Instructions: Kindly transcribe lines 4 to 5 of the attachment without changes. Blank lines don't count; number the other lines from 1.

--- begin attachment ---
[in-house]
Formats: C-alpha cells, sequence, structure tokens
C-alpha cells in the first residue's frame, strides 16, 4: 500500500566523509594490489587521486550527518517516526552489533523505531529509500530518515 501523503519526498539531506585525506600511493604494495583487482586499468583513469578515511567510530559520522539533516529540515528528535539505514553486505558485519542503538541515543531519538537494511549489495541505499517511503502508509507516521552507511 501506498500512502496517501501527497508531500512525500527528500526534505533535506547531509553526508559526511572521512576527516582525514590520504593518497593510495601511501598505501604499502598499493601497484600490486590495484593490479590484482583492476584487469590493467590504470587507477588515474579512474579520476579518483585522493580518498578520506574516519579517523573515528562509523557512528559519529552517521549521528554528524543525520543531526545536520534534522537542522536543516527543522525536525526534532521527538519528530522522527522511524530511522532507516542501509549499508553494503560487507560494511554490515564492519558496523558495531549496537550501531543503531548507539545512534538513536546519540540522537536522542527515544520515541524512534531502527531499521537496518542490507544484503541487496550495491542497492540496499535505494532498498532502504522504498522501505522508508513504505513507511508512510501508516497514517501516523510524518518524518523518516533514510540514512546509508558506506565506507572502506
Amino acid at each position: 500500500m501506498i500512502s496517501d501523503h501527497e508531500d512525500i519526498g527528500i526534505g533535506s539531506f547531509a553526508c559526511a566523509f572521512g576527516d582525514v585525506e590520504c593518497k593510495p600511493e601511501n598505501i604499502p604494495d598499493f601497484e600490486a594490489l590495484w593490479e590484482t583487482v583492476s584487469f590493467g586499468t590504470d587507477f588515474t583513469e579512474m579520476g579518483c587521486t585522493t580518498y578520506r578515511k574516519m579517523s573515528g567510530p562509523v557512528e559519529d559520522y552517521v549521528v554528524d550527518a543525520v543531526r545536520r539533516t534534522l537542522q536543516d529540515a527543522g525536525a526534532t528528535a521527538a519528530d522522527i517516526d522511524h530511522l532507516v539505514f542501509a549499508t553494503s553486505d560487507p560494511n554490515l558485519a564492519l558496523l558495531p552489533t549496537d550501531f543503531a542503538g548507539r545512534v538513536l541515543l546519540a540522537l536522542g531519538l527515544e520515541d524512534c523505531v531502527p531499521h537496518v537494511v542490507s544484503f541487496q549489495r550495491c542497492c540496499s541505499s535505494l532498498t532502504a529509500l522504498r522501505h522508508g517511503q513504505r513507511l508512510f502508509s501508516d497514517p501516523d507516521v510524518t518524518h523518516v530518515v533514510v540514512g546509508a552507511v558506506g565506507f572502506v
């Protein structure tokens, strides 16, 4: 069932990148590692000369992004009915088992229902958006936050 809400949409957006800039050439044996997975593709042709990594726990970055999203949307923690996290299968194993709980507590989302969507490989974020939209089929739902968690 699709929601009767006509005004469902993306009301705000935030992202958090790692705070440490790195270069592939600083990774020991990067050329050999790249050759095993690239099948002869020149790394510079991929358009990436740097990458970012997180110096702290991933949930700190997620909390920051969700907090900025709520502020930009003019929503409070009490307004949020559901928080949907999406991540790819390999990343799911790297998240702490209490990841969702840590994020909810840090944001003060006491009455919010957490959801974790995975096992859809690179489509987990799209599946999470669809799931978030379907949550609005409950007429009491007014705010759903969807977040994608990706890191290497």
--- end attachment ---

Amino acid at each position: 500500500m501506498i500512502s496517501d501523503h501527497e508531500d512525500i519526498g527528500i526534505g533535506s539531506f547531509a553526508c559526511a566523509f572521512g576527516d582525514v585525506e590520504c593518497k593510495p600511493e601511501n598505501i604499502p604494495d598499493f601497484e600490486a594490489l590495484w593490479e590484482t583487482v583492476s584487469f590493467g586499468t590504470d587507477f588515474t583513469e579512474m579520476g579518483c587521486t585522493t580518498y578520506r578515511k574516519m579517523s573515528g567510530p562509523v557512528e559519529d559520522y552517521v549521528v554528524d550527518a543525520v543531526r545536520r539533516t534534522l537542522q536543516d529540515a527543522g525536525a526534532t528528535a521527538a519528530d522522527i517516526d522511524h530511522l532507516v539505514f542501509a549499508t553494503s553486505d560487507p560494511n554490515l558485519a564492519l558496523l558495531p552489533t549496537d550501531f543503531a542503538g548507539r545512534v538513536l541515543l546519540a540522537l536522542g531519538l527515544e520515541d524512534c523505531v531502527p531499521h537496518v537494511v542490507s544484503f541487496q549489495r550495491c542497492c540496499s541505499s535505494l532498498t532502504a529509500l522504498r522501505h522508508g517511503q513504505r513507511l508512510f502508509s501508516d497514517p501516523d507516521v510524518t518524518h523518516v530518515v533514510v540514512g546509508a552507511v558506506g565506507f572502506v
């Protein structure tokens, strides 16, 4: 069932990148590692000369992004009915088992229902958006936050 809400949409957006800039050439044996997975593709042709990594726990970055999203949307923690996290299968194993709980507590989302969507490989974020939209089929739902968690 699709929601009767006509005004469902993306009301705000935030992202958090790692705070440490790195270069592939600083990774020991990067050329050999790249050759095993690239099948002869020149790394510079991929358009990436740097990458970012997180110096702290991933949930700190997620909390920051969700907090900025709520502020930009003019929503409070009490307004949020559901928080949907999406991540790819390999990343799911790297998240702490209490990841969702840590994020909810840090944001003060006491009455919010957490959801974790995975096992859809690179489509987990799209599946999470669809799931978030379907949550609005409950007429009491007014705010759903969807977040994608990706890191290497």